Article Category - Family Law By Beatrice Patterson 06 May 2024

Family Law Amendment Bill 2023

The Family Law Act has been amended, with the new changes to come into effect from 6 May 2024. In this article, we’ve summarised some of the major amendments for you.

What was the purpose of the changes?

The changes were made to clarify the legislation to enable parents to easily interpret the legislative framework and identify what is in their child’s best interests.

A benefit of these changes is that the court is not making any presumption that equal shared parental responsibility (now to be called Joint Responsibility) is in the child’s best interests.  Following from that, if Joint Parental Responsibilities is Ordered, parents will not be burdened by the legislative hurdles of cascading the previous legislative pathway.

Key amendments:

  • Previously a child had a right to have a meaningful relationship with both parents, but it was found to be more important to ensure the child was not exposed to risk. This reference has been removed and instead, the court has outlined all the considerations when determining what is in the child’s best interests, which include the following:
  1. What arrangements promote the safety of the child (and their carers) including family violence, abuse, and neglect;
  2. The child’s views;
  3. Developmental/psychological/cultural needs of the child;
  4. Capacity of the carers to meet the above needs;
  5. Benefits of having a relationship with parents and other significant people;
  6. Is there a history of Family Violence;
  7. Aboriginal and Torres Strait Islands Consideration; and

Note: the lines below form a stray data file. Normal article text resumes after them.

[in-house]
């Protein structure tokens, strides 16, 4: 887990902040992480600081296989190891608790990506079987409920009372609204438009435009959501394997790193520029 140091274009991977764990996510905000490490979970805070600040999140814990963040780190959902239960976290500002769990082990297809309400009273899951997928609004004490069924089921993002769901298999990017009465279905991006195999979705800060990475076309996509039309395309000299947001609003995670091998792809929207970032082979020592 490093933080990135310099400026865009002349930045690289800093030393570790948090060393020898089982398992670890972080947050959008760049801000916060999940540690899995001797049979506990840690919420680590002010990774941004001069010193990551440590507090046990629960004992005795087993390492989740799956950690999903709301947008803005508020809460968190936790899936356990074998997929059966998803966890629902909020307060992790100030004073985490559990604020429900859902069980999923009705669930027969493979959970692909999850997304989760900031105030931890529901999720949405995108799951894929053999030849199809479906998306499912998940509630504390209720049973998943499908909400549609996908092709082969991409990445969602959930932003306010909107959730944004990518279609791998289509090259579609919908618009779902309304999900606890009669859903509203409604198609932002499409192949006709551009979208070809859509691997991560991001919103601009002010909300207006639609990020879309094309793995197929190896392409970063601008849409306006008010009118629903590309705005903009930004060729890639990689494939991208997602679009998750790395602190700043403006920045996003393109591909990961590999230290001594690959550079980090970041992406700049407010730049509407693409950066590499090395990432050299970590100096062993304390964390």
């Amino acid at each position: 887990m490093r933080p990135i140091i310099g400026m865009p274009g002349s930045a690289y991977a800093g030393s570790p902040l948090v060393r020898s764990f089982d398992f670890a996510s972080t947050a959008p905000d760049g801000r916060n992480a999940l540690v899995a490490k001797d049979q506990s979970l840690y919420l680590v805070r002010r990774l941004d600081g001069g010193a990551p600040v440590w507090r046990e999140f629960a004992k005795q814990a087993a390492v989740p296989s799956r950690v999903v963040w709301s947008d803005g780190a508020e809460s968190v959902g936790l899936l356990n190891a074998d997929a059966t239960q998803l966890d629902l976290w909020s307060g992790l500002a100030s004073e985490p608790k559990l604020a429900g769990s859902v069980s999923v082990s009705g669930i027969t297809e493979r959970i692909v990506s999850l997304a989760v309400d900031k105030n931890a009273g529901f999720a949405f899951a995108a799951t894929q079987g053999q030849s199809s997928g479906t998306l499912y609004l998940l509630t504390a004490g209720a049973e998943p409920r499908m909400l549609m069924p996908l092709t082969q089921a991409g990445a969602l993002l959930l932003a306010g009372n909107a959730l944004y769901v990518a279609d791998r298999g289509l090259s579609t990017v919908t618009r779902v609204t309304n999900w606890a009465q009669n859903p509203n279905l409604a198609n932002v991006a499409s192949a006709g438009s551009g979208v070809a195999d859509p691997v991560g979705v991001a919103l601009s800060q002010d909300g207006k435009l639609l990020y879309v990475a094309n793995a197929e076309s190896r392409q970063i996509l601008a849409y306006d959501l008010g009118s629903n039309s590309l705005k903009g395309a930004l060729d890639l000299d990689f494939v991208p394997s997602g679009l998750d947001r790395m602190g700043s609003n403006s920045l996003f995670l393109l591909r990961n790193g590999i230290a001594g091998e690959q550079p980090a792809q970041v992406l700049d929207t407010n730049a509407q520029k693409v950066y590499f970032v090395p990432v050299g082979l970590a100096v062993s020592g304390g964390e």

8. Anything else relevant.
  • The presumption of “equal shared parental responsibility” has also been removed. The court will now be able to decide who should hold the parental responsibility (to make decisions about major long-term issues such as schooling), without having to first start at presuming shared care is in the child’s best interests.
  • Insertion of case law principles into the legislation as to how Parenting Orders can be amended, based on the case of Rice and Asplund – being when there has been a significant change of circumstances.
  • The Independent Children’s Lawyers must now meet with all children over the age of 5 (unless in exempt circumstances).
  • Inclusion of two new information sharing Orders, restricting the identity of parties to a proceeding from being published (including on closed Facebook groups!)

There are two different school of thought as to whether these changes will lead to significantly different outcomes or whether “the more things change, the more they stay the same.” However, it is clear that these changes are significant and essential to support victims of domestic violence and Aboriginal and Torres Strait islanders in the Family Law system.

For any questions relating to the above changes, or any other Family Law questions, please do not hesitate to contact our expert team on 02 6331 2911.

Beatrice Patterson | Solicitor

Beatrice is the resident family law expert at Kenny Spring and has in-depth experience and knowledge in all areas of family law.

Beatrice is known for her adaptive approach and resolution-focused mindset. She is a powerful advocate for her clients and her wealth of experience and commitment to effective representation and pragmatic solutions make her a trusted ally in family law.

If you, or someone you know needs Beatrice’s help get in touch on (02) 6331 2911 or email